The Cambodian Genocide: The Khmer Rouge

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Cambodian Genocide
Cambodia was the site of a mass murder which occurred from 1975-1979 (Janikowski, 2006). This mass murder is known as the Cambodian Genocide because of the massive amounts of people that died. According to Janikowski (2006), “the country, which was renamed the Democratic Republic of Kampuchea, is thought to have lost between one and two million people—perhaps as much as a quarter of its total population—during the purges, mass executions, and starvation that marked the four years of Pol Pot's rule”. The Cambodian Genocide was carried out by The Khmer Rouge, led by Pol Pot (Janikowski, 2006). Their goal was to purify the nation and extreme measures were taken to meet this goal, and many people ended up losing their lives in terrible ways. The United Nations define genocide as any intent to destroy, in whole or in part, a national, ethnical, racial, or religious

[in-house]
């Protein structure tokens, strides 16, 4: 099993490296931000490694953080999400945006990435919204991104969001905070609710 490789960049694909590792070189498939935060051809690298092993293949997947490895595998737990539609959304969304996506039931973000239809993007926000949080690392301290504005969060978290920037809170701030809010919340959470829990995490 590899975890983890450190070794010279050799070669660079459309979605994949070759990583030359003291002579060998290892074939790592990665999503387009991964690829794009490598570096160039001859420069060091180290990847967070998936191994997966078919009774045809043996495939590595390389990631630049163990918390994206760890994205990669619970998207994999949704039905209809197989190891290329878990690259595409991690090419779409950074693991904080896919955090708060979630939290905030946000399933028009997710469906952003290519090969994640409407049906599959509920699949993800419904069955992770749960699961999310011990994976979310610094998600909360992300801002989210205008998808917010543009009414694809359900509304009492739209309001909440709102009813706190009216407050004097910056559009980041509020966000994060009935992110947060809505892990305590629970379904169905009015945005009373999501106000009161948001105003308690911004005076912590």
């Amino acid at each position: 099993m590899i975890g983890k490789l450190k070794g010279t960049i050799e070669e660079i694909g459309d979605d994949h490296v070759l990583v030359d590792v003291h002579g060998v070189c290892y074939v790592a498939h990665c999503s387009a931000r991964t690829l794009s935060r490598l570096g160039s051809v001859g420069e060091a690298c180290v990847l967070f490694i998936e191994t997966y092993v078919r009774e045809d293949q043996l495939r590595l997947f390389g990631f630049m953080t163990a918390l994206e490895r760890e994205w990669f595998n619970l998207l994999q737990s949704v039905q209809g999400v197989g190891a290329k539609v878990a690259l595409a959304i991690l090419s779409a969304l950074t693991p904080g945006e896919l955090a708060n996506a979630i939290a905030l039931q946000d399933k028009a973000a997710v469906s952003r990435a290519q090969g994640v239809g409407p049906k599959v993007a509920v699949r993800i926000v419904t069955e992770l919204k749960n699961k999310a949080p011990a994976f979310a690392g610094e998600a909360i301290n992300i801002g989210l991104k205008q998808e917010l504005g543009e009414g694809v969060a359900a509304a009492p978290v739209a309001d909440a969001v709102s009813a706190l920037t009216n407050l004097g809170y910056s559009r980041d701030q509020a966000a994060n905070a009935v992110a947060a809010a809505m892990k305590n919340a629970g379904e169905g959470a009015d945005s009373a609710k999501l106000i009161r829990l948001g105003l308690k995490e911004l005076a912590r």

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The first stage of the Khmer Rouge regime was to send the 2 million cambodians to labor camps to work on farms where there wasn’t enough food, little medical attention and harsh working conditions (“Killing Fields”, 2008). They were forced out of their homes and forced on a long journey which showed to be dangerous for the very young and old, as many of them ended up dying along the way. Soon after many more died from starvation and random executions (Spangenburg and Moser 56-57). If you lived in Cambodia during that time, you would be sent to a labor camp without any choice, and without any information of where you were going. They didn’t give them any food when they were on a monthlong journey and many ended up starving. The Khmer Rouge forced them out of their homes and changed their conditions, which ended in many deaths, they intended to destroy members of the

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